I want to add one more post to this most recent series in this on-going debate surrounding the direction and proper scope of Civil War battle studies. As to the question of the proper balance between both approaches, I really have nothing to add. There is no answer to the question; it is a false dichotomy. In the end, my interests are in not simply understanding factually more, but understanding better, and to achieve these ends you must ask a broad range of questions.
The majority of my posts on this subject have focused on what the traditional battle narrative fails to include. I thought I would take a different approach here and concentrate on what I take to be the reasons for the overwhelming popularity of the traditional narrative and why there is so much resistance to some of the new approaches that academic historians have introduced over the past few decades. I should add that these thoughts are not directed at any one group or individual. They are based on my own observations of Civil War culture.
My concerns with the traditional narrative actually have not as much to do with what they fail to include, but with the historical context that continues to fuel its popularity. I tend to see the traditional battle narrative as falling squarely within the context of postwar reunion and reconciliation. As the nation bound up its wounds and worked towards sectional reconciliation by the turn of the century, histories of the war came to reflect a growing unwillingness to engage the tough moral issues such as emancipation, race, and blame. If the participants of the war tended to see themselves on an equal moral plain with their one-time enemies and not as political beings that harbored strong political beliefs and a deep hatred, then it is not surprising that our early histories focused on a sanitized view of the battlefield. If our collective goal is to see ourselves as unified and the war as part of the inevitable march of freedom, then it is not surprising that our historians ignored the darker aspects and unresolved issues that related to the war. (In fact, many historians at the turn of the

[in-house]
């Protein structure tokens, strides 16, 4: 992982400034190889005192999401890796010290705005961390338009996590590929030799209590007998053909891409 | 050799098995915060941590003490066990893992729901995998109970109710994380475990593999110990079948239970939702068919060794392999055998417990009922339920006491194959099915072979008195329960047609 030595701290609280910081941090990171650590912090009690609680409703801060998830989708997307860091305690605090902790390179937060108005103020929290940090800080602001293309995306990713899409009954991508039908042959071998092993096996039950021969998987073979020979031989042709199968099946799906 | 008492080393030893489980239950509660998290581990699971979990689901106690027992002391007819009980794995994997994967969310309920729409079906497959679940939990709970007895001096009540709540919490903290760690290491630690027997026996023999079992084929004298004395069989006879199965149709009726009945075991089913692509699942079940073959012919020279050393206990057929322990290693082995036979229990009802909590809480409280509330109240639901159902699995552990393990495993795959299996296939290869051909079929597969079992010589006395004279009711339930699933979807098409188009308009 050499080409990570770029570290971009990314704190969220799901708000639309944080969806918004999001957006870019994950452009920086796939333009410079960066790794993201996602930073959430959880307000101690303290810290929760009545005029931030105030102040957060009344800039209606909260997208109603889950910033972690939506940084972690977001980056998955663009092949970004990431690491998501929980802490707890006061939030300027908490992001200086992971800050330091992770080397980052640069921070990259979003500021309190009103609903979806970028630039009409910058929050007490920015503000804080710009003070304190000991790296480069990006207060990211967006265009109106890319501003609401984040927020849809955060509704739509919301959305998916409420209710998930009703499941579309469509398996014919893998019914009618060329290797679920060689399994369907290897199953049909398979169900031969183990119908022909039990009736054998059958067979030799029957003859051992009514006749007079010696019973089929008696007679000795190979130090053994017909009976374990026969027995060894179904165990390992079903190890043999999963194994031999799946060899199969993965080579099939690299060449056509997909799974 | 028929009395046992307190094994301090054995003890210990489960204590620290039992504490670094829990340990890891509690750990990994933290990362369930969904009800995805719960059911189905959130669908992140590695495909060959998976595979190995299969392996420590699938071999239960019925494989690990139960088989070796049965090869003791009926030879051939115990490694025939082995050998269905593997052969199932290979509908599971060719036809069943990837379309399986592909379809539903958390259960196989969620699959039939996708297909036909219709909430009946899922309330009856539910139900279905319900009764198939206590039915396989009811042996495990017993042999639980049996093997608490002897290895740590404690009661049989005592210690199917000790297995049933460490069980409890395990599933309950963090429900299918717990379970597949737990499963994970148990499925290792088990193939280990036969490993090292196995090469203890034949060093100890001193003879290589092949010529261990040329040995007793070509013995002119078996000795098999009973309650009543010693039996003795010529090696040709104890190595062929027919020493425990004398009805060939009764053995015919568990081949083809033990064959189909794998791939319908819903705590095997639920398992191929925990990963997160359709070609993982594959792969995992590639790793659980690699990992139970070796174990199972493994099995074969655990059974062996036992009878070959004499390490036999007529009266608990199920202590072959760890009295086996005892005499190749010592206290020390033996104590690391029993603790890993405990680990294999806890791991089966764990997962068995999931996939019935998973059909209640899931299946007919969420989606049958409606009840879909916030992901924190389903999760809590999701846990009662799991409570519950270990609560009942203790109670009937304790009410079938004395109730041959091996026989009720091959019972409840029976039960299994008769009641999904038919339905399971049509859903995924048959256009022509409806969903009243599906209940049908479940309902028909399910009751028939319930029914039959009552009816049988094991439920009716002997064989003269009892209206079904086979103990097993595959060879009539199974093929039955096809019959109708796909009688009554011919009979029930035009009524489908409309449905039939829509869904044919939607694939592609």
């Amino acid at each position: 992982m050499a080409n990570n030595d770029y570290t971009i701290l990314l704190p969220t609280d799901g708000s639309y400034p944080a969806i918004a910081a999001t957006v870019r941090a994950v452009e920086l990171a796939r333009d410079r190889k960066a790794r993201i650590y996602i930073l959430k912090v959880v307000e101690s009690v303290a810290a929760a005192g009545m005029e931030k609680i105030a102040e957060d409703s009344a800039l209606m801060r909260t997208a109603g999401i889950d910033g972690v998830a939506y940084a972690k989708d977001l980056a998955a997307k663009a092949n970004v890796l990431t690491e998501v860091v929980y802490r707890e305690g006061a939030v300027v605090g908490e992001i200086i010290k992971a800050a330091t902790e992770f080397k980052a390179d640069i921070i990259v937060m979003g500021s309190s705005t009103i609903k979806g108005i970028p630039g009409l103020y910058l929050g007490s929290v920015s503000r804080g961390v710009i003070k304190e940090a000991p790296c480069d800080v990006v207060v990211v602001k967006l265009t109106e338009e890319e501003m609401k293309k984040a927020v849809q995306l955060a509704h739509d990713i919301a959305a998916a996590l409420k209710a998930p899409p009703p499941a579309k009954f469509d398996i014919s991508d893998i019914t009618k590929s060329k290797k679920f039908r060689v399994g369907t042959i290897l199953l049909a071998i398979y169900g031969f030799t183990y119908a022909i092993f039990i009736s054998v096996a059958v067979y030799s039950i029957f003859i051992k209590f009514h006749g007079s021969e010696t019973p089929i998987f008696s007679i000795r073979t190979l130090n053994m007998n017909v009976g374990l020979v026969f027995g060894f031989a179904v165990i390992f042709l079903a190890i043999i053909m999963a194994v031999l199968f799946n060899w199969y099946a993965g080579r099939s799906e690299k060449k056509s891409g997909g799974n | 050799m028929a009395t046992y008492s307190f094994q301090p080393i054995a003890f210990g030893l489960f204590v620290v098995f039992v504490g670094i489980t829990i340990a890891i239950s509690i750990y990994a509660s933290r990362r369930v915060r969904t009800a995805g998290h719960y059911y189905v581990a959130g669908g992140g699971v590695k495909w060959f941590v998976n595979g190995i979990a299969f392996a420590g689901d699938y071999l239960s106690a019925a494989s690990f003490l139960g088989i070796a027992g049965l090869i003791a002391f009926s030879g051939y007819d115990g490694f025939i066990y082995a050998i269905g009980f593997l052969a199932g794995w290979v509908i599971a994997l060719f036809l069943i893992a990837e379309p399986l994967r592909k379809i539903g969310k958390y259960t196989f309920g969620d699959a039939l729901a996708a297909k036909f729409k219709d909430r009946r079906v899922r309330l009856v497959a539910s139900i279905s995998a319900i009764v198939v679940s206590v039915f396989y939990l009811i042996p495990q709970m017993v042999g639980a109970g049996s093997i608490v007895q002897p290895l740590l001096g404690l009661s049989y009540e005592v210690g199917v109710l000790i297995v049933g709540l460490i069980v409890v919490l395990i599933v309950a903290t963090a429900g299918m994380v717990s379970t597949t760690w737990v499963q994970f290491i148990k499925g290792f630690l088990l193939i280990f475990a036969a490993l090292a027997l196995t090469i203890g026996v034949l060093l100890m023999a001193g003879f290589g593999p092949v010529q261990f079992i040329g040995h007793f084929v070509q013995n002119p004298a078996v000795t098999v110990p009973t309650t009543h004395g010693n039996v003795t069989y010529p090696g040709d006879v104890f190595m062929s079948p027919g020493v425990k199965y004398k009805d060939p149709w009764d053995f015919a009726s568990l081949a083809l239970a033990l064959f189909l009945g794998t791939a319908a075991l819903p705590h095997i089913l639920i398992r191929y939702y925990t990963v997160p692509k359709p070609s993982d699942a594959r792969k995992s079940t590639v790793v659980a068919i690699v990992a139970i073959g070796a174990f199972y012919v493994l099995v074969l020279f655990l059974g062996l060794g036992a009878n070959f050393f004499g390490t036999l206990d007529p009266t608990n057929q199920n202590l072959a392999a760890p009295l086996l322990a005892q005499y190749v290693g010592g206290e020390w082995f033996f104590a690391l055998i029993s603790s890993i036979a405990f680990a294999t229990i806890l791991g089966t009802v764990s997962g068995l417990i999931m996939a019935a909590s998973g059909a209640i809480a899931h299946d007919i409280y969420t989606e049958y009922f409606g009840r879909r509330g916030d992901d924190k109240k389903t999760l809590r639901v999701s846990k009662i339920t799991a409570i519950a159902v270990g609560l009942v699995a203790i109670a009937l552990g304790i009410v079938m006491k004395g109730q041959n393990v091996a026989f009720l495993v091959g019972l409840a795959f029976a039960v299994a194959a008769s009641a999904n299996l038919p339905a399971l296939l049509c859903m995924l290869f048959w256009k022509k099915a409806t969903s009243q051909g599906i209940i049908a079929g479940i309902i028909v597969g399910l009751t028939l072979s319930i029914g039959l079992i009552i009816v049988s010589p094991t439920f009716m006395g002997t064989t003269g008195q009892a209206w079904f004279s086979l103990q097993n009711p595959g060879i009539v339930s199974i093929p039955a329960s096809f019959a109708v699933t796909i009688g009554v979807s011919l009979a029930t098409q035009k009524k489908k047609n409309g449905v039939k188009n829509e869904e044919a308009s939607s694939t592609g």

century contributed to the disfranchisement of African Americans by ignoring their role in the story and exacerbating the racial components of the Lost
Cause.) I can see this clearly in my work on the battle of the Crater. Battles were slugfests that could be captured in all their glory and majesty without having to worry about the many political and social issues that animated the men in the ranks. Americans chose to celebrate the war and we continue to do so today. We really do want to be entertained by our Civil War. I tried to make this point in much more detail in a recent paper, “Why the Civil War Still Matters,” which was presented as part of the Virginia Festival of the Book back in March.
Gary Gallagher is fond of pointing out that most people don’t just simply want to hear the same stories, they want to hear the same stories told well. And those stories tend to satisfy our deep desire to relish in a narrative that is progressive and brings out the best in the American character. It shields us from having to acknowledge the dark underbelly of our history. Perhaps the human cost was not worth it in the end. In light of the war in Iraq, perhaps we can see more clearly that the war did not really end in 1865, but simply took on a different form. The questions that have come out of the academy have allowed me to explore the Civil War with a bit more sophistication. More importantly, it has given me a more mature understanding of how the war both reflected progress and regression for various groups. I do not want simply to be entertained by history. I want to be challenged and surprised.